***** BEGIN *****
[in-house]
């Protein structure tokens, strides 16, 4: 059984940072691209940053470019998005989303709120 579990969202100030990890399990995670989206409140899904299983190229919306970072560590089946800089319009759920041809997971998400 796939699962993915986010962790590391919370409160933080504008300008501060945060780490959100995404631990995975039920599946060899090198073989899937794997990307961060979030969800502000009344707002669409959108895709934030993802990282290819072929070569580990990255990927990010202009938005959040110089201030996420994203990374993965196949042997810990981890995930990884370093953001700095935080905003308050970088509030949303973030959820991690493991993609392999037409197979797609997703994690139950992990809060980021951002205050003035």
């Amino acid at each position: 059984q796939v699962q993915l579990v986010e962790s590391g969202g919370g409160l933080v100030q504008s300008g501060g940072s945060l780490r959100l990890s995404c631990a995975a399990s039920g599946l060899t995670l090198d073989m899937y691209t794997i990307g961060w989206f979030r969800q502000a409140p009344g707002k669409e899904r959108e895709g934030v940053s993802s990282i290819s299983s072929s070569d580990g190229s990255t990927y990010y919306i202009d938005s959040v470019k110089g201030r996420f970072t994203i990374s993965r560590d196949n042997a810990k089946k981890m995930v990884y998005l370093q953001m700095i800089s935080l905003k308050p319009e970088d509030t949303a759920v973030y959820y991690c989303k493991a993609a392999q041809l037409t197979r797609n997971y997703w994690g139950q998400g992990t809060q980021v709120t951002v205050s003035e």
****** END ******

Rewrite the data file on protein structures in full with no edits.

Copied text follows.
[in-house]
């Protein structure tokens, strides 16, 4: 059984940072691209940053470019998005989303709120 579990969202100030990890399990995670989206409140899904299983190229919306970072560590089946800089319009759920041809997971998400 796939699962993915986010962790590391919370409160933080504008300008501060945060780490959100995404631990995975039920599946060899090198073989899937794997990307961060979030969800502000009344707002669409959108895709934030993802990282290819072929070569580990990255990927990010202009938005959040110089201030996420994203990374993965196949042997810990981890995930990884370093953001700095935080905003308050970088509030949303973030959820991690493991993609392999037409197979797609997703994690139950992990809060980021951002205050003035």
């Amino acid at each position: 059984q796939v699962q993915l579990v986010e962790s590391g969202g919370g409160l933080v100030q504008s300008g501060g940072s945060l780490r959100l990890s995404c631990a995975a399990s039920g599946l060899t995670l090198d073989m899937y691209t794997i990307g961060w989206f979030r969800q502000a409140p009344g707002k669409e899904r959108e895709g934030v940053s993802s990282i290819s299983s072929s070569d580990g190229s990255t990927y990010y919306i202009d938005s959040v470019k110089g201030r996420f970072t994203i990374s993965r560590d196949n042997a810990k089946k981890m995930v990884y998005l370093q953001m700095i800089s935080l905003k308050p319009e970088d509030t949303a759920v973030y959820y991690c989303k493991a993609a392999q041809l037409t197979r797609n997971y997703w994690g139950q998400g992990t809060q980021v709120t951002v205050s003035e």